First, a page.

His break into the big leagues hasn’t been without some missteps, however, and even he says he believes his streak will end some day.

His $600-million-plus mixed-use plan for St. Louis’ Bottle District recently fell through, despite Ghazi’s insistence to a St. Louis newspaper reporter last May that they were “100 percent definitely coming out of the ground,” as rumors of trouble swirled. Ghazi says his contract with the landowner expired before he could get government subsidies for the project nailed down, and the landowner wasn’t willing to extend his time limit.

Matt Bernsen, marketing director for the now in-limbo project, says what happened was “a little more complicated than that.”
“We had a contract that had already had extensions of ten or eleven months,” he says. “We parted on good terms, but it just became a situation that wasn’t going to work out.”

Things are clearly coming out of the ground at EpiCentre. Ghazi pegs March of this year as the date that the first sections of retail and entertainment space will be up and running. The loft-style hotel from W Hotels comes at the end of the year, he says. The fifty-plus story residential tower, to be built by Indianapolis-based Flaherty & Collins, is slated for early 2008.

The project, which is on tap to receive $6.4 million from the city and county governments for infrastructure improvements, has generated plenty of opinions about what it will need to be a long-term success.

“When I look at the renderings, I see a lot of sizzle,” says Tom Low, the Charlotte office director for urban planning firm Duany Plater-Zyberk & Co. “It’s all very flashy and exciting. Maybe that’s the way you market things, but that’s not necessarily what makes great places for people to gather.”

Low, who emphasizes that he is optimistic about EpiCentre and projects like it, says EpiCentre planners need to “calm down the sizzle” to create a sense of authenticity and community. He says that the massive residential component, for example, needs to be integrated with the retail and entertainment section. He fears it and many other planned residential towers could become more like “cul-de-sacs in the sky” or gated communities, where all the amenities—pools, gyms, dog walks, putting greens—are twenty stories up, high above street level.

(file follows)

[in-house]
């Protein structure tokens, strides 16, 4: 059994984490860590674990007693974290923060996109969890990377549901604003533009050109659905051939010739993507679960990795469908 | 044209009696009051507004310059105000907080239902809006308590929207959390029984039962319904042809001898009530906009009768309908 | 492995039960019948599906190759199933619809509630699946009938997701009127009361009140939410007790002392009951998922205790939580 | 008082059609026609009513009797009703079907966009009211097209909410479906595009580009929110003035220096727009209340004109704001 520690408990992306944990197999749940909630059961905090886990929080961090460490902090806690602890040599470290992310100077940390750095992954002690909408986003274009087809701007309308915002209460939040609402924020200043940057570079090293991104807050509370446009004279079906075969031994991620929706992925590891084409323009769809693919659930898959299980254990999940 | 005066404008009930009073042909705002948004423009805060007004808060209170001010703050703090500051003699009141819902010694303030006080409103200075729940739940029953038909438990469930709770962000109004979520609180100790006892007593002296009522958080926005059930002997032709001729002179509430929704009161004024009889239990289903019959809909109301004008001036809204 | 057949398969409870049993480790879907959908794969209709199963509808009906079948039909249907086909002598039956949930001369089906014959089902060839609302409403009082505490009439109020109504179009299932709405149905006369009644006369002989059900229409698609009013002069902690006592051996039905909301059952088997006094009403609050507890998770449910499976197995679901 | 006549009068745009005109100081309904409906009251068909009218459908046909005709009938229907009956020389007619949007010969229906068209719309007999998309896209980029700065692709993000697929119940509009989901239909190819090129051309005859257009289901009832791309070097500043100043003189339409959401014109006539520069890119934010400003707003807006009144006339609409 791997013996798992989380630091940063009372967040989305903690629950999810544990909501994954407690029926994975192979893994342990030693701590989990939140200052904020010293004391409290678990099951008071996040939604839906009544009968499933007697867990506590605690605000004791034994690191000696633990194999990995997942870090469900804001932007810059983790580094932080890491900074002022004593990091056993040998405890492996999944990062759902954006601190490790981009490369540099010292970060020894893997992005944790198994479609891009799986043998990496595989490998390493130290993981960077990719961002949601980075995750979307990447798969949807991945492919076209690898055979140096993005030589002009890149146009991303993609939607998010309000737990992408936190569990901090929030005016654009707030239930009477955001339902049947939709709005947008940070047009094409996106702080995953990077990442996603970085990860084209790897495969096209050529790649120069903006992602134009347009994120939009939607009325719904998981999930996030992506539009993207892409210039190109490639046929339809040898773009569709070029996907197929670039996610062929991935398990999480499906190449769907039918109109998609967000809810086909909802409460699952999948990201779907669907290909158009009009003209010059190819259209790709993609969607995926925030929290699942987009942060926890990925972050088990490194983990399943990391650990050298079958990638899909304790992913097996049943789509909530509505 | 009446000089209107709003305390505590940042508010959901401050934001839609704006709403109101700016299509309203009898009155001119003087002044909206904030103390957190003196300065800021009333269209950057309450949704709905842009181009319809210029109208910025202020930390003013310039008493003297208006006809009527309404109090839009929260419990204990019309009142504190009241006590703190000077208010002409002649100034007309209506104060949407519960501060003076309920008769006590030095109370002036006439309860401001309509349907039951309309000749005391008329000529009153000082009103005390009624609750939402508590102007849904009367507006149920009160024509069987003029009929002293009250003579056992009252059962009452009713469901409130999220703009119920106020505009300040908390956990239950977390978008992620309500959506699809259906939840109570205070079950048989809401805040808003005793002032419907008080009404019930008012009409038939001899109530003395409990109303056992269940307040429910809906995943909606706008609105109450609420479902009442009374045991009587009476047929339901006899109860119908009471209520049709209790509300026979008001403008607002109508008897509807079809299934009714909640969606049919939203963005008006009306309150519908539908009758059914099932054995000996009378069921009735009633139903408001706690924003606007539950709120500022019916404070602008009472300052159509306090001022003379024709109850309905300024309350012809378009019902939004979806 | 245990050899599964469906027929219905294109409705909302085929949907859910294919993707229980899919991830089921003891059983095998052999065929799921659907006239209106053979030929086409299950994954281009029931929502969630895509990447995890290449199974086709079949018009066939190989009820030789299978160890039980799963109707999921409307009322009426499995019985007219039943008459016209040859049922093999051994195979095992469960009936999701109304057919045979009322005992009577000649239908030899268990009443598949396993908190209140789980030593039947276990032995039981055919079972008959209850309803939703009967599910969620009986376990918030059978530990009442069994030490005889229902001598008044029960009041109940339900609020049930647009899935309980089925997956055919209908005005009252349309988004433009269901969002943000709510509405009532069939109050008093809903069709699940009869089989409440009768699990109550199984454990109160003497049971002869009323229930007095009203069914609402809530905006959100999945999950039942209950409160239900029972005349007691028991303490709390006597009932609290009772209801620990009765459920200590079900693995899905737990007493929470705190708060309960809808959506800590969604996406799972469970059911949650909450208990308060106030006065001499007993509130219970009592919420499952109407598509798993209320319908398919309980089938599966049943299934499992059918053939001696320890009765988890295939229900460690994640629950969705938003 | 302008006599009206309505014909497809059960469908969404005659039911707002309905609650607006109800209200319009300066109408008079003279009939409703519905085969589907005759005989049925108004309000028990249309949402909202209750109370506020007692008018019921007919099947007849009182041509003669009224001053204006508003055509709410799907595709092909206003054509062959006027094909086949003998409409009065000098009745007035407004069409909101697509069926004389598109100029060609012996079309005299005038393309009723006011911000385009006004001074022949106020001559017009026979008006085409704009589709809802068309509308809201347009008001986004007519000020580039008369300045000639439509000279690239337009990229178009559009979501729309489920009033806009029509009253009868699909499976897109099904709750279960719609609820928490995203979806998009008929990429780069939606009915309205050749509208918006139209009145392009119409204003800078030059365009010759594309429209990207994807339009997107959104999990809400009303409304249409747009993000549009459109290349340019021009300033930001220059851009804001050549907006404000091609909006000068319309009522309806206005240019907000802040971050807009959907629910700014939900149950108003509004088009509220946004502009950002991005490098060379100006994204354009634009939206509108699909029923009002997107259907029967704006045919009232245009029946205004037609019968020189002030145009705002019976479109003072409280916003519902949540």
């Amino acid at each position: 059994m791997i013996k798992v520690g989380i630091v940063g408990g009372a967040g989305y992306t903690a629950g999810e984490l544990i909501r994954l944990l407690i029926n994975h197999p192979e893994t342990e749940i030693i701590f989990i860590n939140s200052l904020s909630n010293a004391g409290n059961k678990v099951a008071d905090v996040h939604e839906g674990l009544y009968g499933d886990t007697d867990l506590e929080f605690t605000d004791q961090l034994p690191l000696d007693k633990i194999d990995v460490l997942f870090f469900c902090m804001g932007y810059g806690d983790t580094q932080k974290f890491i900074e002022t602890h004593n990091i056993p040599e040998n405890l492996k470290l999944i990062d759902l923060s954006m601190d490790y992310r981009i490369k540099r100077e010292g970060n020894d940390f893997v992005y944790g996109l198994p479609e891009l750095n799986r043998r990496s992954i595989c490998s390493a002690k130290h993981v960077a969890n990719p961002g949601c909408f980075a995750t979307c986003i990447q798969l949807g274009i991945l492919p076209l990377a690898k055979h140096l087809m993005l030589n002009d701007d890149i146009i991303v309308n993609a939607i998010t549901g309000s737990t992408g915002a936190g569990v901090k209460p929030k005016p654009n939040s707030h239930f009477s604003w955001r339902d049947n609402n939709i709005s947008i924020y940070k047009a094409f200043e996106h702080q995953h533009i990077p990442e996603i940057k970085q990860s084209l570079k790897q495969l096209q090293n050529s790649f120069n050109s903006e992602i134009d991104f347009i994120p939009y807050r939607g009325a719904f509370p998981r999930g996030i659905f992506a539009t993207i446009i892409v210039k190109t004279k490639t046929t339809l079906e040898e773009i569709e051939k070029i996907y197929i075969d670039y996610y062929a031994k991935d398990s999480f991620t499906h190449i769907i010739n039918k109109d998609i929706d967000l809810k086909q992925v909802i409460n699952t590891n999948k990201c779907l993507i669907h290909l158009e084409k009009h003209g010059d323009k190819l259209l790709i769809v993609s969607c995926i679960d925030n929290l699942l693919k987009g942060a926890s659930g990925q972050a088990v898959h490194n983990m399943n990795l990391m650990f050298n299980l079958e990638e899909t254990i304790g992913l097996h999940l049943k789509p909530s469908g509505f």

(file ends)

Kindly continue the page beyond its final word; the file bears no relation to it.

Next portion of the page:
Bill McCoy, retired director of UNC Charlotte’s Urban Institute, says the seven recently announced restaurant tenants—including a Planet Smoothie and Moe’s Southwest Grill—have the feel of a food court. “No one is going to come downtown to go to Moe’s,” he says.

McCoy says the movie theater—which recently morphed from a sixteen-screen megaplex by a national theatre giant to an eight-cinema operation to be built by an unnamed independent group—has some crowd-drawing potential.

Real estate consultant Frank Warren of Warren & Associates says Ghazi will have to ensure that the planned light rail station nearby connects seamlessly to the development. “They’ll have to make sure that people can get off the light rail and up and into their project easily,” he says.

Uptown momentum is in Ghazi’s favor, Warren points out, especially given the city’s plan to create a walking district between Charlotte Bobcats Arena, which sits cater-cornered to the EpiCentre site, and the planned NASCAR hall of fame.

Ghazi says he hears the opinions, including the skeptical comments expressed on local blogs and Internet forums that his brother Armin, a principal in his firm, checks every month or so.

“It’s amazing. We’re in full-swing construction with two cranes that swing every day and I still hear, ‘It’s not happening,’ ” he says. “What do these retards think I’m doing out there?”

Still, he acknowledges that he is not immune to market forces. He points out that he got into real estate in the mid-1990s, shortly after a downturn, and there hasn’t been a slump since. There’s bound to be one again some day, he says.

“In my business, there’s something called a ‘forced vacation,’ ” he says. “I’m told that when the spigot turns off you just hang up your jacket and relax for a few years.

“Thank God I love vacations.”